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  1. #1

    Nitrogen pressure testing

    If I put 250psig of dry nitrogen in a suspected leaker, would the pressure drop overnight if there was not a leak and the ambient dropped from 88deg to 74deg? I know temperature and pressure are directly related, but how does that apply to nitrogen?

  2. #2
    Join Date
    Apr 2005
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    http://webbook.nist.gov/cgi/fluid.cg...79&Action=Page

    you can punch in the numbers on the link above...you may get a pressure drop, but not much you could actually measure....
    Jason J Saylor
    Pinellas County Schools
    HVAC Tech
    Pinellas County Florida

    "You will encounter many distractions and many temptations to put your goals aside: The security of a job, a wife who wants kids, Whatever. But if you hang in there, always following your vision, I have no doubt you will succeed.
    Larry Flynt quote

  3. #3
    I have about 12 years in the field, but not in thermodynamics. I am looking for something like a T/P chart.

  4. #4
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    Marc O'Brien has a handy calculator for a change in temperature's effect on nitrogen pressure on his Fridgetech website:

    http://www.fridgetech.com/calculators/nitrogen.html

    I get a result of 243.2 psig.

  5. #5
    Join Date
    Nov 2000
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    Lancaster, Pennsylvania
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    I would put 100# more in to start with. I know the pressure will drop a little bit. Good question.
    KX500......the original big green meanie

  6. #6
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    Quote Originally Posted by icemeister View Post
    Marc O'Brien has a handy calculator for a change in temperature's effect on nitrogen pressure on his Fridgetech website:

    http://www.fridgetech.com/calculators/nitrogen.html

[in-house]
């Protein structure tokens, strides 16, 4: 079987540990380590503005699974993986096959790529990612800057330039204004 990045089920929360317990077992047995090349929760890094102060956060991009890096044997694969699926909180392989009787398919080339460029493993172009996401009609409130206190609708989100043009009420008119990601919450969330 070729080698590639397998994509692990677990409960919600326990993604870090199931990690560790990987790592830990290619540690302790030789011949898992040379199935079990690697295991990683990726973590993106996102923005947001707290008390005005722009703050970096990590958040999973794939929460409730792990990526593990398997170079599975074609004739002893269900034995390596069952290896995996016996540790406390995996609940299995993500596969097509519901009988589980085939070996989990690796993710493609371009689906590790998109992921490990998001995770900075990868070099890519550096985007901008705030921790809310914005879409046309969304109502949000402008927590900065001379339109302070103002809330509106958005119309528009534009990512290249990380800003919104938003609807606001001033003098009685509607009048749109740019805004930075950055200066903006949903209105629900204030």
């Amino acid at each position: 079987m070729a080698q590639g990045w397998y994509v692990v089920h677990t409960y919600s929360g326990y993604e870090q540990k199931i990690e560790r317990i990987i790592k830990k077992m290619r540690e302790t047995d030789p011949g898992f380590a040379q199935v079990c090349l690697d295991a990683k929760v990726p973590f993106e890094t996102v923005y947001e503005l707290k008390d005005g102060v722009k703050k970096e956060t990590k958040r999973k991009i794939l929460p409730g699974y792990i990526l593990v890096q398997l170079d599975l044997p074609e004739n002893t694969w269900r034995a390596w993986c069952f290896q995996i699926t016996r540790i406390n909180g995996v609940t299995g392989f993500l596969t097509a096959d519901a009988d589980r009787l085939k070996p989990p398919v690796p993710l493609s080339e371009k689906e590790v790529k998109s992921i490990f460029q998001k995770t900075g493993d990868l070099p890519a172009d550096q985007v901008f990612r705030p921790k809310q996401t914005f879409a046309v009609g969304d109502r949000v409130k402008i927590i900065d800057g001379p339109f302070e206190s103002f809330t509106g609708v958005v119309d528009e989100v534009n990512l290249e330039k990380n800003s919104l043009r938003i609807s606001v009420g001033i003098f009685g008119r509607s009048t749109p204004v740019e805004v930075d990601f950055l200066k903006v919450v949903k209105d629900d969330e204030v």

I get a result of 243.2 psig.

    thanks for posting that.

  7. #7
    Join Date
    Aug 2004
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    North Richland Hills, Texas
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    To do the calculation, you need absolute pressure and temperature values. It is ok to round decimals to the nearest whole number.
    For the pressures, just add 15 to psig to get pisa. For temperature add 460 to the temperature to get the absolute temperature in the Rankine scale, assuming you are working with F to start.
    If you are using C, convert it to Kelvin by adding 273 to the temperature.

    P1/T1 = P2/T2

    P2 = (P1/T1)*T2

    P1 = 250psig + 15 = 265psia
    T1 = 88F + 460 = 548R
    T2 = 74F + 460 = 534R

    P2 = (265/548)*534

    P2 = .489*534

    P2 = 258 psia

    265 - 258 = 7

    The pressure drop would be about 7 psi.

    Or just use one of the handy calculators.
    If more government is the answer, then it's a really stupid question.

  8. #8
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    Quote Originally Posted by dna View Post
    I would put 100# more in to start with. I know the pressure will drop a little bit. Good question.